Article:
# Physics:Christensen failure criterion

The Christensen failure criterion is a material failure theory for isotropic materials that attempts to span the range from ductile to brittle materials.  It has a two-property form calibrated by the uniaxial tensile and compressive strengths T $\displaystyle{ \left (\sigma_T\right ) }$ and C $\displaystyle{ \left (\sigma_C\right ) }$. The theory was developed by R. M. Christensen and first published in 1997.

## Description

The Christensen failure criterion is composed of two separate subcriteria representing competitive failure mechanisms. when expressed in principal stress components, it is given by :

Polynomial invariants failure criterion

For $\displaystyle{ 0\le\frac{T}{C}\le1 }$

$\displaystyle{ \left (\frac{1}{T}-\frac{1}{C} \right )\left (\sigma_1+\sigma_2+\sigma_3\right )+\frac{1}{2TC}\left [\left (\sigma_1-\sigma_2\right )^2+\left (\sigma_2-\sigma_3\right )^2+\left (\sigma_3-\sigma_1\right )^2\right ]\le 1 }$

(1)

Coordinated Fracture Criterion

For $\displaystyle{ 0\le \frac{T}{C}\le \frac{1}{2} }$

$\displaystyle{ \begin{array}{lcl} \sigma_1 & \le & T \\ \sigma_2 & \le & T \\ \sigma_3 & \le & T \end{array} }$

(2) For plane stresses,$\displaystyle{ \sigma_3 = 0 }$ and T/C=0.3(brittle materials). Blue line is polynomial invariants failure criterion (1). Red line is coordinated fracture criterion(2).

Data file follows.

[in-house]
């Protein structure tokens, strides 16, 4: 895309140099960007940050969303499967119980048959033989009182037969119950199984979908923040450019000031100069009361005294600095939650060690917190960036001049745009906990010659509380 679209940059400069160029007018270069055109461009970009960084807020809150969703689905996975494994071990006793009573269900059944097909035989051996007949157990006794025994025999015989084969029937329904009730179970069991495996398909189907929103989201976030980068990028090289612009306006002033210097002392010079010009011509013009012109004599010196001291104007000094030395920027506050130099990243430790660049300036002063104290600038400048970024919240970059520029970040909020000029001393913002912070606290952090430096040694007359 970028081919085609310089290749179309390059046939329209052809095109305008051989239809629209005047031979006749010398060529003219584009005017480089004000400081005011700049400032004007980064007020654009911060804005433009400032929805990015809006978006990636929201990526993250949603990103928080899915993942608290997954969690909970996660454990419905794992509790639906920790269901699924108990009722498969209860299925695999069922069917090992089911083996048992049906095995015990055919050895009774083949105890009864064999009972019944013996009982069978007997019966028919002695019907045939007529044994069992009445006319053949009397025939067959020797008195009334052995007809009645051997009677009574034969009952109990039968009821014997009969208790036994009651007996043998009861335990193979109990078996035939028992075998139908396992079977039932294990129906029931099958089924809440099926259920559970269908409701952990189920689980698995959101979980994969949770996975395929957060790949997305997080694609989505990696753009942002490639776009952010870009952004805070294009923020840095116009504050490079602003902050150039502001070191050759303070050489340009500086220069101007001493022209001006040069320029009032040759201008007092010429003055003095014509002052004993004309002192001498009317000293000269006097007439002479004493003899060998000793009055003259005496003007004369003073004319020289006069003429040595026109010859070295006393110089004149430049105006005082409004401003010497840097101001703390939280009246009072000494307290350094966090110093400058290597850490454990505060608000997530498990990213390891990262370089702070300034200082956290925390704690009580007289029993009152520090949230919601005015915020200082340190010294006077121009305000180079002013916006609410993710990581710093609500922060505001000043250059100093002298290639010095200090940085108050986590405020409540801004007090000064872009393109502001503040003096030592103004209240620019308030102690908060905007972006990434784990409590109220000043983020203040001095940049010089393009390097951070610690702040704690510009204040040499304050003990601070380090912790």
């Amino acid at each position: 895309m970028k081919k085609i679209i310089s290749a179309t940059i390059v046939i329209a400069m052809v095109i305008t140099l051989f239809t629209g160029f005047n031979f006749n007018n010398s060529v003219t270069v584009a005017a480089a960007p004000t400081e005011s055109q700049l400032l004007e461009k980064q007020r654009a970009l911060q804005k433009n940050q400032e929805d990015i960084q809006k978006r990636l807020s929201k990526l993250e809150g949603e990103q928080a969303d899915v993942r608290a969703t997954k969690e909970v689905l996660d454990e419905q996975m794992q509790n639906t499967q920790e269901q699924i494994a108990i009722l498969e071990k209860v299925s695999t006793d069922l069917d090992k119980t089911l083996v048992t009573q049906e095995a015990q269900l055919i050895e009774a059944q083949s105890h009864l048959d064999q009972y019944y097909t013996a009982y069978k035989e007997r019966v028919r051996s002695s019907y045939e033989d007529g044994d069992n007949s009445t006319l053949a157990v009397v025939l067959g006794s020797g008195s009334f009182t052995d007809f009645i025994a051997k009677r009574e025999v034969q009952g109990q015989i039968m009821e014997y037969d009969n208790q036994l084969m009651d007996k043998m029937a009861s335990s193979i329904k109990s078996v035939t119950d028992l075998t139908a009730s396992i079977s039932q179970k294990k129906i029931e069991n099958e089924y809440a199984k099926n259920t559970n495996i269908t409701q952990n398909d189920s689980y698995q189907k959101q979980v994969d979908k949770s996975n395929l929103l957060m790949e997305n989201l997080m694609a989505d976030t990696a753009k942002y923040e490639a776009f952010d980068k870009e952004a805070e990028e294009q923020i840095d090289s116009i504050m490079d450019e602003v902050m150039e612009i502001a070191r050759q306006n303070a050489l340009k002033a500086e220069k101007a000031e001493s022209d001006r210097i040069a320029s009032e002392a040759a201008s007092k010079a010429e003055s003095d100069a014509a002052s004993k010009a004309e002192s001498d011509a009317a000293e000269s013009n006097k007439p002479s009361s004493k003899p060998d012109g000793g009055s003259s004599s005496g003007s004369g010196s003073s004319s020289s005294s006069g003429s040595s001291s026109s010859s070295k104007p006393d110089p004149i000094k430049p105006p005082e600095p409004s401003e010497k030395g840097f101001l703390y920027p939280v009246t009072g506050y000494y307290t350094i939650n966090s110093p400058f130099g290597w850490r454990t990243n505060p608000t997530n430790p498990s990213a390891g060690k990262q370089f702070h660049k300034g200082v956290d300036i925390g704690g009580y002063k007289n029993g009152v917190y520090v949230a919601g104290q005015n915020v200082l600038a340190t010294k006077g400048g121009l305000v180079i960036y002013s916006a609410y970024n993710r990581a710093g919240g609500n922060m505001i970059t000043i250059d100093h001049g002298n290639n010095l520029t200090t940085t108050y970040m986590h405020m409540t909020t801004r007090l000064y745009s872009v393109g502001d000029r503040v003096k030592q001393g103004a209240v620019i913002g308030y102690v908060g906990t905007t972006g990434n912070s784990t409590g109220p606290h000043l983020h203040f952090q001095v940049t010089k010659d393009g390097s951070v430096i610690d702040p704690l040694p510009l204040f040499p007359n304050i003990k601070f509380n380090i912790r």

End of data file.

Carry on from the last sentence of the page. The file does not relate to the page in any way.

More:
The geometric form of (1) is that of a paraboloid in principal stress space. The fracture criterion (2) (applicable only over the partial range 0 ≤ T/C ≤ 1/2 ) cuts slices off the paraboloid, leaving three flattened elliptical surfaces on it. The fracture cutoff is vanishingly small at T/C=1/2 but it grows progressively larger as T/C diminishes.

The organizing principle underlying the theory is that all isotropic materials admit a distinct classification system based upon their T/C ratio. The comprehensive failure criterion (1) and (2) reduces to the Mises criterion at the ductile limit, T/C = 1. At the brittle limit, T/C = 0, it reduces to a form that cannot sustain any tensile components of stress.

Many cases of verification have been examined over the complete range of materials from extremely ductile to extremely brittle types. Also, examples of applications have been given. Related criteria distinguishing ductile from brittle failure behaviors have been derived and interpreted.

Applications have been given by Ha to the failure of the isotropic, polymeric matrix phase in fiber composite materials.